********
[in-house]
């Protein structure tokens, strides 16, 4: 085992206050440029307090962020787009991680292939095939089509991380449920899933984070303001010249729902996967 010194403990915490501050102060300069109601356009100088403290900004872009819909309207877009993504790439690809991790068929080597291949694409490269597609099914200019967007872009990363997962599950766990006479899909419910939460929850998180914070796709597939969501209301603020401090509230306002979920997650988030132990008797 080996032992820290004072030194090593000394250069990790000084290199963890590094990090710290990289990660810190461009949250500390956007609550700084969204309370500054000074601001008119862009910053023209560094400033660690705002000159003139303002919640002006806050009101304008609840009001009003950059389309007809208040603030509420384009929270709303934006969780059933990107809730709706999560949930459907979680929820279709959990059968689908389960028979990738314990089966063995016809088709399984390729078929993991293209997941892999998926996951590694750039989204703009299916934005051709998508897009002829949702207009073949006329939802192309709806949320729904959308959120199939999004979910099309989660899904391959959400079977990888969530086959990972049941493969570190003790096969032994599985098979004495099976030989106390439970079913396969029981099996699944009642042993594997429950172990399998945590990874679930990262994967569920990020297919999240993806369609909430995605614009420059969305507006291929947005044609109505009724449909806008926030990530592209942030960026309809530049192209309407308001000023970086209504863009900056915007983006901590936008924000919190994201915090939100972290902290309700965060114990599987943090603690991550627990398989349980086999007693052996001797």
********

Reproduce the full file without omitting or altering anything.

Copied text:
[in-house]
């Protein structure tokens, strides 16, 4: 085992206050440029307090962020787009991680292939095939089509991380449920899933984070303001010249729902996967 010194403990915490501050102060300069109601356009100088403290900004872009819909309207877009993504790439690809991790068929080597291949694409490269597609099914200019967007872009990363997962599950766990006479899909419910939460929850998180914070796709597939969501209301603020401090509230306002979920997650988030132990008797 080996032992820290004072030194090593000394250069990790000084290199963890590094990090710290990289990660810190461009949250500390956007609550700084969204309370500054000074601001008119862009910053023209560094400033660690705002000159003139303002919640002006806050009101304008609840009001009003950059389309007809208040603030509420384009929270709303934006969780059933990107809730709706999560949930459907979680929820279709959990059968689908389960028979990738314990089966063995016809088709399984390729078929993991293209997941892999998926996951590694750039989204703009299916934005051709998508897009002829949702207009073949006329939802192309709806949320729904959308959120199939999004979910099309989660899904391959959400079977990888969530086959990972049941493969570190003790096969032994599985098979004495099976030989106390439970079913396969029981099996699944009642042993594997429950172990399998945590990874679930990262994967569920990020297919999240993806369609909430995605614009420059969305507006291929947005044609109505009724449909806008926030990530592209942030960026309809530049192209309407308001000023970086209504863009900056915007983006901590936008924000919190994201915090939100972290902290309700965060114990599987943090603690991550627990398989349980086999007693052996001797």